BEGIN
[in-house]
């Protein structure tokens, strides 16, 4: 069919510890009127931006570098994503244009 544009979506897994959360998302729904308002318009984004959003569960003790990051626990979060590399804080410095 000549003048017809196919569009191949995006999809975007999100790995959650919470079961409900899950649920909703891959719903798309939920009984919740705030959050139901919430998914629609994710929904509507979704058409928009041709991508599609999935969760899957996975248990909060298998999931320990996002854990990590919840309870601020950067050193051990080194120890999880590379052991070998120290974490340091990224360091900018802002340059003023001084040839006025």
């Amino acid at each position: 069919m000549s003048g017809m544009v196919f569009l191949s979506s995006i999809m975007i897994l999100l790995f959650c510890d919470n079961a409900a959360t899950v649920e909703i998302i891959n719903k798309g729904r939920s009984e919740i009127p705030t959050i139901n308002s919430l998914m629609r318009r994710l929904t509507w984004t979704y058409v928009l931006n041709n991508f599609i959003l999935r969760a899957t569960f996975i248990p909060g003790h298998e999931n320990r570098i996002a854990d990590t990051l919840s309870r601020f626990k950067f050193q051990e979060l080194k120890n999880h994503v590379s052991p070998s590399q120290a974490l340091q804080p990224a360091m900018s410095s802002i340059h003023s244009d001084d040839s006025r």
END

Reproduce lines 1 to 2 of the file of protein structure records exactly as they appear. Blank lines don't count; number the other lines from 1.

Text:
[in-house]
């Protein structure tokens, strides 16, 4: 069919510890009127931006570098994503244009 544009979506897994959360998302729904308002318009984004959003569960003790990051626990979060590399804080410095 000549003048017809196919569009191949995006999809975007999100790995959650919470079961409900899950649920909703891959719903798309939920009984919740705030959050139901919430998914629609994710929904509507979704058409928009041709991508599609999935969760899957996975248990909060298998999931320990996002854990990590919840309870601020950067050193051990080194120890999880590379052991070998120290974490340091990224360091900018802002340059003023001084040839006025």